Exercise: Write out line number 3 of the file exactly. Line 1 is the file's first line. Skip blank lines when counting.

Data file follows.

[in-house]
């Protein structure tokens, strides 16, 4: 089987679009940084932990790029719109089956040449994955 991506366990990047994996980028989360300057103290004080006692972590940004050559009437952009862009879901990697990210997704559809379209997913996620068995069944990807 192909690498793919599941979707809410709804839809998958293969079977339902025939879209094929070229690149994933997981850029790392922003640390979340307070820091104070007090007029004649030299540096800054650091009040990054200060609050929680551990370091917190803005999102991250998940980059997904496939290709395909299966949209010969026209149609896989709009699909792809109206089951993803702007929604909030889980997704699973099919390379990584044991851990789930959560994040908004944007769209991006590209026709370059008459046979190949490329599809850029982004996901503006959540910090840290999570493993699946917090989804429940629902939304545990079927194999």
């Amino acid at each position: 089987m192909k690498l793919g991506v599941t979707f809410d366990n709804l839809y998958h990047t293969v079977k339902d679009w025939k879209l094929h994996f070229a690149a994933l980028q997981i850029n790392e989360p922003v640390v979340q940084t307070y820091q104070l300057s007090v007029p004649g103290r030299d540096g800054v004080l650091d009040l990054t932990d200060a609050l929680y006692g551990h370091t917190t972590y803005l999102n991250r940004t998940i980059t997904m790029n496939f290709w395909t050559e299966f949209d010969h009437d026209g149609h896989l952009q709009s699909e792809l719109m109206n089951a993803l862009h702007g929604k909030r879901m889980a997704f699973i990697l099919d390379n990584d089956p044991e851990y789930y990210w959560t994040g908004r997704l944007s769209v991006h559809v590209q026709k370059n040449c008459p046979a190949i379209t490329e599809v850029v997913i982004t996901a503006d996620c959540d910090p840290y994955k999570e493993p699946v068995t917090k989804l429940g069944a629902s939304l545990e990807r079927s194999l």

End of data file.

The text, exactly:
């Amino acid at each position: 089987m192909k690498l793919g991506v599941t979707f809410d366990n709804l839809y998958h990047t293969v079977k339902d679009w025939k879209l094929h994996f070229a690149a994933l980028q997981i850029n790392e989360p922003v640390v979340q940084t307070y820091q104070l300057s007090v007029p004649g103290r030299d540096g800054v004080l650091d009040l990054t932990d200060a609050l929680y006692g551990h370091t917190t972590y803005l999102n991250r940004t998940i980059t997904m790029n496939f290709w395909t050559e299966f949209d010969h009437d026209g149609h896989l952009q709009s699909e792809l719109m109206n089951a993803l862009h702007g929604k909030r879901m889980a997704f699973i990697l099919d390379n990584d089956p044991e851990y789930y990210w959560t994040g908004r997704l944007s769209v991006h559809v590209q026709k370059n040449c008459p046979a190949i379209t490329e599809v850029v997913i982004t996901a503006d996620c959540d910090p840290y994955k999570e493993p699946v068995t917090k989804l429940g069944a629902s939304l545990e990807r079927s194999l």